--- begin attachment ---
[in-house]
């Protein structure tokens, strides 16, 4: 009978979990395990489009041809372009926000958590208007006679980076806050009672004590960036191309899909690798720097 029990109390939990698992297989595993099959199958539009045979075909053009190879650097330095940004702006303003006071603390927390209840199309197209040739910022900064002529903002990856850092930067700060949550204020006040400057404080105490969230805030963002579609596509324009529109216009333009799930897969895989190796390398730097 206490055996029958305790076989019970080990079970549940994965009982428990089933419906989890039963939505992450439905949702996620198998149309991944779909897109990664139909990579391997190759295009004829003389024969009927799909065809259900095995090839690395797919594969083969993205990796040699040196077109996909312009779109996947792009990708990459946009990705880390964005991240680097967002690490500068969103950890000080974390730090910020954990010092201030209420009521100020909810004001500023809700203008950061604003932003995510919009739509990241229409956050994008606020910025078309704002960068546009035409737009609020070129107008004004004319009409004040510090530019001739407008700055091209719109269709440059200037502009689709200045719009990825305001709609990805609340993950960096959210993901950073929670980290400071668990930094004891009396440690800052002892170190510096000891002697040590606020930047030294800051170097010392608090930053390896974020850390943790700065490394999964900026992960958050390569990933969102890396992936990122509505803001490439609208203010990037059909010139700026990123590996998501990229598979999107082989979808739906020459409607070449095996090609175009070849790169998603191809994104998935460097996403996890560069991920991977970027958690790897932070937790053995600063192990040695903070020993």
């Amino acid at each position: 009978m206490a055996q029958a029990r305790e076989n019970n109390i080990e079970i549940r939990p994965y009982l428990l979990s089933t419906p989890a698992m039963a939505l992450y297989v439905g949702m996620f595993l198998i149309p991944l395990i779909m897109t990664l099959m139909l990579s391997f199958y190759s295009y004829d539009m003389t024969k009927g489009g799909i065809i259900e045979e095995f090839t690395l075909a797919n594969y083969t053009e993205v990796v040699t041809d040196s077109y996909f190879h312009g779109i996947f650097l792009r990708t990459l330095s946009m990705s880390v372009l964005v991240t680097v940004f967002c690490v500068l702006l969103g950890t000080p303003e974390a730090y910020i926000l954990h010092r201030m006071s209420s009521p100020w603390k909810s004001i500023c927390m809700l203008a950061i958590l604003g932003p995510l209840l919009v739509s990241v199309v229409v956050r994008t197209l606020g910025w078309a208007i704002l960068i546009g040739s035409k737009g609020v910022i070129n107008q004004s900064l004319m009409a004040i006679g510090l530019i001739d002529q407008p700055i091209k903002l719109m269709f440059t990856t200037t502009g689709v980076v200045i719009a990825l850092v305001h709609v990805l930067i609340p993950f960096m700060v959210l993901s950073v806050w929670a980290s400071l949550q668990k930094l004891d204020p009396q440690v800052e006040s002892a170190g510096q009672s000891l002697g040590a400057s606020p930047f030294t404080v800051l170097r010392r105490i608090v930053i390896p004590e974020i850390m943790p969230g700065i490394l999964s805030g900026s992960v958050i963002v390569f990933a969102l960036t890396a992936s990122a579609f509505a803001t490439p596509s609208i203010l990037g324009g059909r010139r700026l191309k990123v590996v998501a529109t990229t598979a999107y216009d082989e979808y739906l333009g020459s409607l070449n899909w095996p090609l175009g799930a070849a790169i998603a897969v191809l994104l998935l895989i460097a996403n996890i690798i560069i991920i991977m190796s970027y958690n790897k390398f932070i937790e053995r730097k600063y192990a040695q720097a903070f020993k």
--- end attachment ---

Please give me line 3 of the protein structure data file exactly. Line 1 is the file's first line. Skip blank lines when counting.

């Amino acid at each position: 009978m206490a055996q029958a029990r305790e076989n019970n109390i080990e079970i549940r939990p994965y009982l428990l979990s089933t419906p989890a698992m039963a939505l992450y297989v439905g949702m996620f595993l198998i149309p991944l395990i779909m897109t990664l099959m139909l990579s391997f199958y190759s295009y004829d539009m003389t024969k009927g489009g799909i065809i259900e045979e095995f090839t690395l075909a797919n594969y083969t053009e993205v990796v040699t041809d040196s077109y996909f190879h312009g779109i996947f650097l792009r990708t990459l330095s946009m990705s880390v372009l964005v991240t680097v940004f967002c690490v500068l702006l969103g950890t000080p303003e974390a730090y910020i926000l954990h010092r201030m006071s209420s009521p100020w603390k909810s004001i500023c927390m809700l203008a950061i958590l604003g932003p995510l209840l919009v739509s990241v199309v229409v956050r994008t197209l606020g910025w078309a208007i704002l960068i546009g040739s035409k737009g609020v910022i070129n107008q004004s900064l004319m009409a004040i006679g510090l530019i001739d002529q407008p700055i091209k903002l719109m269709f440059t990856t200037t502009g689709v980076v200045i719009a990825l850092v305001h709609v990805l930067i609340p993950f960096m700060v959210l993901s950073v806050w929670a980290s400071l949550q668990k930094l004891d204020p009396q440690v800052e006040s002892a170190g510096q009672s000891l002697g040590a400057s606020p930047f030294t404080v800051l170097r010392r105490i608090v930053i390896p004590e974020i850390m943790p969230g700065i490394l999964s805030g900026s992960v958050i963002v390569f990933a969102l960036t890396a992936s990122a579609f509505a803001t490439p596509s609208i203010l990037g324009g059909r010139r700026l191309k990123v590996v998501a529109t990229t598979a999107y216009d082989e979808y739906l333009g020459s409607l070449n899909w095996p090609l175009g799930a070849a790169i998603a897969v191809l994104l998935l895989i460097a996403n996890i690798i560069i991920i991977m190796s970027y958690n790897k390398f932070i937790e053995r730097k600063y192990a040695q720097a903070f020993k």